Virilio, Paul, ʻEnvironmental Controlʼ, in The Paul Virilio Reader, ed. Steve Redhead (Edinburgh: Edinburgh University Press, 2004) pp.135-154 Virilio, Paul, ʻFrom Sexual Perversion to Sexual Diversionʼ, in The Paul Virilio Reader, ed. Steve Redhead (Edinburgh: Edinburgh University Press, 2004) pp.175-190 Virilio, Paul, ʻThe Aesthetics of Disappearanceʼ, in The Paul Virilio Reader, ed. Steve Redhead (Edinburgh: Edinburgh University Press, 2004) pp.57-82 Virilio, Paul, ʻThe Information Bombʼ, in The Paul Virilio Reader, ed. Steve Redhead (Edinburgh: Edinburgh University Press, 2004) pp.197-208 Virilio, Paul, ʻThe Museum of Accidentsʼ, in The Paul Virilio Reader, ed. Steve Redhead (Edinburgh: Edinburgh University Press, 2004) pp.255-262 Volz, Jochen, ʻUncertainty Principlesʼ, in Frieze Magazine January / February 2012, p.13

Books: Ahrens, Carston, Jaume Plensa (Barcelona: Ediciones Poligrafa, 2003) Artaud, Antonin, ʻThe Theatre and its Doubleʼ, in Antonin Artaud: Collected Works, Volume Four, trans. Victor Corti (London: Calder and Boyers Ltd., 1974) Barthes, Roland, A Loverʼs Discourse: Fragments (London: Vintage, 2002) Baudrillard, Jean, Why Hasnʼt Everything Already Disappeared? (Calcutta: Seagull Books, 2009) Bauman, Zygmunt, Liquid Life (Cambridge: Polity Press, 2005) Bauman, Zygmunt, Liquid Love: On the Frailty of Human Bonds (Cambridge: Polity Press, 2003) Blake, William, ʻThe Marriage of Heaven and Hellʼ, in The Early Illuminated Books (London: Tate Gallery Publications, 1993) pp.113-224 Blanchot, Maurice, The Infinite Conversation, trans. Susan Hanson (Minneapolis: University of Minnesota Press, 1993) Butler, Rex, Jean Baudrillard: The Defence of the Real (London: Sage, 1999) Conrad, Joseph, Heart of Darkness (St Ives: Penguin, 1973) Dijkstra, Rineke, Rineke Dijkstra: Location (London: Photographersʼ Gallery, 1997)


Foucault, Michel, Language, Counter-Memory, Practice, ed. Donald F. Bouchard, trans. Donald F. Bouchard and Sherry Simon (Ithaca: Cornell University Press, 1977) Gardner, Howard, Multiple Intelligences: New Horizons (New York: Basic Books, 2006) Laing, R.D., The Divided Self (St. Ives: Penguin, 2010) Lechte, John, Fifty Key Contemporary Thinkers (London: Routledge, 1994) Myerson, Roger B., Game Theory: Analysis of Conflict (USA: Harvard University Press, 2007) OʼReilly, Sally, The Body in Contemporary Art (London: Thames and Hudson, 2009) Phelan, Peggy, Mourning Sex: Performing Public Memories (London: Routledge, 1997) Sartre, Jean-Paul, Existentialism and Humanism (London: Methuen, 1980) Sartre, Jean-Paul, Nausea (Aylesbury: Penguin, 1967) Sartre, Jean-Paul, What is Literature? (Bristol: JW Arrowsmith, 1986) Scarry, Elaine, The Body in Pain: The Making and Unmaking of the World (Oxford: Oxford University Press, 1988) Seiff, Jeanloup, Dance (Washington, D.C.: Smithsonian Institution Press, 1999) Singleton, Brian, Artaud: Le Théâtre et son Double (London: Grant & Cutler Ltd., 1998) Sontag, Susan, Regarding the Pain of Others (St. Ives: Penguin, 2004) Van Alphen, Ernst, Francis Bacon and the Loss of Self (London: Reaktion, 1992) Wittgenstein, Ludwig, Tractatus Logico-Philosophicus, trans. D. F. Pears & B. F. McGuinness (London: Routledge and Kegan Paul, 1961) Yagid-Haimovich, Meira, Gaetano Pesce (Tel Aviv: Tel Aviv Museum of Art / New York: Peter Joseph Gallery, 1991)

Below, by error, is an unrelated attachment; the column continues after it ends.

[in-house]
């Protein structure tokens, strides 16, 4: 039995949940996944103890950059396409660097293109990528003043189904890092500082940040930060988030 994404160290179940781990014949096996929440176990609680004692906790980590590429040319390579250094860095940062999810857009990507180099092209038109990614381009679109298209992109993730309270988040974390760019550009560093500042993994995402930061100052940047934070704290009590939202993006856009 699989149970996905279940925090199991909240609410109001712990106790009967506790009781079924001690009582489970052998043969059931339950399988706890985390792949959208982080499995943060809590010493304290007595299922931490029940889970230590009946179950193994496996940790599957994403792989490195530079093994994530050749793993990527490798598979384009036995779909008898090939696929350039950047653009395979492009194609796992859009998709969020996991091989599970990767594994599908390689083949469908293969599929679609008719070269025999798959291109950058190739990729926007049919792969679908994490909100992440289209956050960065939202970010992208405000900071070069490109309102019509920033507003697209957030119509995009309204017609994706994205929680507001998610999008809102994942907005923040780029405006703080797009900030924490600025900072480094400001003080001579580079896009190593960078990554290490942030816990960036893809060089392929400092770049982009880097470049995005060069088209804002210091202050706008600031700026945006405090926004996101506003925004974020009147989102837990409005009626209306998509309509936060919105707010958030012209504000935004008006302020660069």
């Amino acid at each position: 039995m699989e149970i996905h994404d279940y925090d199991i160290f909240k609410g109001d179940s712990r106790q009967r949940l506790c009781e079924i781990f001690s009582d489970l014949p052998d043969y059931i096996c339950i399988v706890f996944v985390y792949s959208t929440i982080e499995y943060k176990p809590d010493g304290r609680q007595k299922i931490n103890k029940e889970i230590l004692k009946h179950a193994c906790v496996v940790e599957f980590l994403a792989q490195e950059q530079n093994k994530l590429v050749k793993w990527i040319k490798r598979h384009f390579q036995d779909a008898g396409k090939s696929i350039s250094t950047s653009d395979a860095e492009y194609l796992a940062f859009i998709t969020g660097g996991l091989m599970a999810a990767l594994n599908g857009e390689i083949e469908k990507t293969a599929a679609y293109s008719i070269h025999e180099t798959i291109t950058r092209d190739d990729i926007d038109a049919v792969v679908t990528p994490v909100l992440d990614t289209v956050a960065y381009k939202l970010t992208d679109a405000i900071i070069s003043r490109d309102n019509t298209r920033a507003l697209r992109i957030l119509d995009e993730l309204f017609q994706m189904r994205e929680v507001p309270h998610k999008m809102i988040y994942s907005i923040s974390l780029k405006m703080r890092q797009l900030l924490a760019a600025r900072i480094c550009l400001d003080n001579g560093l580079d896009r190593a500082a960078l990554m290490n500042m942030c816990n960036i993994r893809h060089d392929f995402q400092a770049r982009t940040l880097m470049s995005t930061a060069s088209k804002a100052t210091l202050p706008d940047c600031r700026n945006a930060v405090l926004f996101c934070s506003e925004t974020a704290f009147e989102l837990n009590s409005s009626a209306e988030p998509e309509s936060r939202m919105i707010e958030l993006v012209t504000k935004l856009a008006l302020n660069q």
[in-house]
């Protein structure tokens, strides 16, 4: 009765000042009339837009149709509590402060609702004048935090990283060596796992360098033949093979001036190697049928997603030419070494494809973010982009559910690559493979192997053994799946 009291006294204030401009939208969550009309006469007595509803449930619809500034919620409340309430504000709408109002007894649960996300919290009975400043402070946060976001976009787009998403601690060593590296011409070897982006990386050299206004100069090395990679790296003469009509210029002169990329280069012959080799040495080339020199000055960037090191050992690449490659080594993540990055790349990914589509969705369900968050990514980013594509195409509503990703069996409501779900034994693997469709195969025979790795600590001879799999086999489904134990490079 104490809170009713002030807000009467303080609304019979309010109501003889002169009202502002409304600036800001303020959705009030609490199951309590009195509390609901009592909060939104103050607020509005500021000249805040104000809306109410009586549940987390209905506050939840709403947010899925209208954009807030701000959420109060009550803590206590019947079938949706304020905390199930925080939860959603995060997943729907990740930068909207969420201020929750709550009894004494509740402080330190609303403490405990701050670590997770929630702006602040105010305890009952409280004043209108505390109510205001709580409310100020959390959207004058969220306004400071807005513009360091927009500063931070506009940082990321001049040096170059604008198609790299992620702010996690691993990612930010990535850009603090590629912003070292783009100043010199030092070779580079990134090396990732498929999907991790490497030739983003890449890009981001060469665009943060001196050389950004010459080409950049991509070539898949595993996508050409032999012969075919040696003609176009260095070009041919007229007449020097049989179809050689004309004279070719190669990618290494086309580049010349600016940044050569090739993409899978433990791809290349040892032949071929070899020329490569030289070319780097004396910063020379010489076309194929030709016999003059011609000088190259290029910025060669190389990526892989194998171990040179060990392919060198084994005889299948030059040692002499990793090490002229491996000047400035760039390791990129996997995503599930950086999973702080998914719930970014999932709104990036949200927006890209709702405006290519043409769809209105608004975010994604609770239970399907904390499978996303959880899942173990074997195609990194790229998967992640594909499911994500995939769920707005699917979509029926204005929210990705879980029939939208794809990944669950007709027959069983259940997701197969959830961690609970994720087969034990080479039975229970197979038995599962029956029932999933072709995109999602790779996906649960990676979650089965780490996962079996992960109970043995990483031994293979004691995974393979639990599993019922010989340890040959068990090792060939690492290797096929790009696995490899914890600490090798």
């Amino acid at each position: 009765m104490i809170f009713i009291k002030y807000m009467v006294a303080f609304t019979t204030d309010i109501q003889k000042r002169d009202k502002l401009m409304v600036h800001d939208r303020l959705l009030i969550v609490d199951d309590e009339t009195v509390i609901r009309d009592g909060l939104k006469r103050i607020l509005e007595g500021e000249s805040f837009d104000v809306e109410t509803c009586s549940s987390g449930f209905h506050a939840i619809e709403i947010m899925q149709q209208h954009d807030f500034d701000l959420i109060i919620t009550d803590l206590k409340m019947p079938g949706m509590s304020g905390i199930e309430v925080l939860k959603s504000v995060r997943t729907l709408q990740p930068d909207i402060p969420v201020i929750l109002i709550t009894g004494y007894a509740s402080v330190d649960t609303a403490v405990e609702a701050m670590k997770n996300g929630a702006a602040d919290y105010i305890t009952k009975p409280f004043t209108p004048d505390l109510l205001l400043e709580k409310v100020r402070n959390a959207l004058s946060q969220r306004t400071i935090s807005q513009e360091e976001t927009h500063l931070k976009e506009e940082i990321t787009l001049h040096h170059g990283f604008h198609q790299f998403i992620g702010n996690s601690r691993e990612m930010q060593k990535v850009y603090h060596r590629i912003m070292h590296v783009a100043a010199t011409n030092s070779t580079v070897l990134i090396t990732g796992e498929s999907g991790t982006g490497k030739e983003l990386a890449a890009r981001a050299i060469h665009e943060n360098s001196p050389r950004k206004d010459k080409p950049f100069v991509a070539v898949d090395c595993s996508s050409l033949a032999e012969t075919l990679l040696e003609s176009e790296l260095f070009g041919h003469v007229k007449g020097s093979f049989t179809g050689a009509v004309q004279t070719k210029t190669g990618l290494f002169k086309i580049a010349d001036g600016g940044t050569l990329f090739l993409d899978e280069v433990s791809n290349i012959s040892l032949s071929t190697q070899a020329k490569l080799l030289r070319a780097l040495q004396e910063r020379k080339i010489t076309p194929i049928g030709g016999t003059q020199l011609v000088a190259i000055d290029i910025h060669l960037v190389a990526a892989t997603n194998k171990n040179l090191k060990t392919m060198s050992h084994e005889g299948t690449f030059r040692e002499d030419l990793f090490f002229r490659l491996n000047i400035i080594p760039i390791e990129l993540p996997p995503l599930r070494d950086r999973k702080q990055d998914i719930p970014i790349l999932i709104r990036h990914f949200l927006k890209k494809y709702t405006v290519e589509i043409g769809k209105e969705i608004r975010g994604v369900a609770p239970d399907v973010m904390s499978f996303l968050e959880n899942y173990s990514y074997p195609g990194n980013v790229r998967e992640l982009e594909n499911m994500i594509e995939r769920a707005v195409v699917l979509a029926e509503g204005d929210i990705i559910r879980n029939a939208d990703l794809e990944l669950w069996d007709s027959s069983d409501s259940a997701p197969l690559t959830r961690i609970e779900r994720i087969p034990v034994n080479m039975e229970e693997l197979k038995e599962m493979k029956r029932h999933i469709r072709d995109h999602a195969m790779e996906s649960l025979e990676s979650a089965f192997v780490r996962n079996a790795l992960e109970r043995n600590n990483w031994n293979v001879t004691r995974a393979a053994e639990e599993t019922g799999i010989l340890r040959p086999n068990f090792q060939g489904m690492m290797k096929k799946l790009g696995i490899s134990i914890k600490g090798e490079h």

Madeleine Bunting, ʻPhone hacking scandal outrages human decencyʼ. The Guardian. <> (13/02/12) Mark Fernandes, ʻThe Body Without Memoryʼ, CTHEORY online journal, 11/13/2002. <> (18/02/12) Sigmund Freud, ʻOn Transienceʼ. Freudʼs Requiem website, 2005. <> (11/11/11) Dr. Melissa Gregg, Mobile Screens Research Database (profile), 2008. <> (11/12/11) Elle Krupnick, ʻH&M Uses Fake Bodies With Real Heads For Modelsʼ, 06/12/11. Huffington Post website. <> (12/12/11) Albert Mehrabian, ʻʼSilent Messagesʼ -- A Wealth of Information About Nonverbal Communication (Body Language)ʼ, Albert Mehrabian website. <> (20/02/12) David Rudrum, ʻLiving Alone: Solipsism in Heart of Darknessʼ. Project Muse website. < html> (20/10/11) Jenna Sauers, ʻH&M Puts Real Model Heads on Fake Bodiesʼ, 05/12/12. Jezebel website. <> (12/12/11) Dennis Smith, ʻZygmunt Bauman, Strategic Disengagement and Sociological Hermeneuticsʼ, Loughborough University website. < ,%20Strategic%20Disengagement%20and%20Sociological%20Hermeneutics.pdf> (05/01/12) Alexandra Topping, ʻFashion Industry Faces Airbrushing Clampdownʼ. The Guardian website, July 2010. <> (20/02/12) Jane Wakefield, ʻ2010: The Year That Privacy Died?ʼ BBC News website. <> (14/02/12) Michael Zhang, ʻH&M Photoshops Model Heads Onto CGI Bodiesʼ, 07/12/12. Petapixel website. <> (12/12/11) [From hereafter, authors are unknown; websites are listed alphabetically by title]


ʻAlienation Effect (Theatre)ʼ, Britannica Online Encyclopedia website. <> (14/02/12) Disordered Eating: Information About Eating Disorders website. <> (13/12/11) ʻDo you regard yourself as belonging to any particular religion?ʼ British Social Attitudes survey. 2009. < FW&SurveyID=348>(15/11/11) ʻEating Disorder Statistics (UK)ʼ. Disordered Eating website. <>(15/02/12) Facebook, social networking website. <> (03/02/12) Flickr, photo sharing website. <> (07/02/12) Google+, social networking site. <> (06/02/12) ʻʻItaly Bans ʻNo Anorexiaʼ Posterʼ, 20/10/07, BBC News website. <> (13/12/11) ʻIsabelle Caro – Nolitaʼ, Disordered Eating website, 2011. <> (19/02/12) Jean-Paul Sartre, Stanford Encyclopaedia of Philosophy website. <> (13/02/11) ʻMeat Joy, 1964ʼ, Carolee Schneeman, artistʼs website. <> (25/01/12) ʻNo Anorexiaʼ Model Isabelle Caro Dies Aged 28ʼ, 29/12/10, BBC News website. <> (13/12/11) ʻNonverbal Communicationʼ, Selling and Persuasion Techniques website. <> (06/02/12) ʻSopa and Pipa anti-piracy bills explainedʼ, BBC News website. <> (12/02/12) Twitter, social networking website. <> (03/02/12) ʻVirtual Worlds, Avatars, free 3D chat, online meetings – Second Life Official Siteʼ, Second Life. <> (19/02/12)



Visits and lectures: Dr. Sarah Neilly, ʻShifting Identity: Sex, Gender and Online Identityʼ, lecture, The Glasgow School of Art, 26th November 2009 Dr. Sarah Smith, ʻThe Body and the Selfʼ, lecture, The Glasgow School of Art, 1st October 2009 ʻFrancis Baconʼ, retrospective exhibition at Tate Britain, London, November 2008. ʻPostmodernism 1970-1990ʼ, exhibition at the Victoria and Albert Museum, London, October 2011

Film and Television: Blade Runner. Dir. Ridley Scott. Warner, 1982. (Warner DVD) Stalker. Dir. Andrei Tarkovski. Artificial Eye, 1979. (Artificial Eye Film Co Ltd DVD) The Trap: What Happened to Our Dream of Freedom. Dir. Adam Curtis. BBC, 2007 (Sourced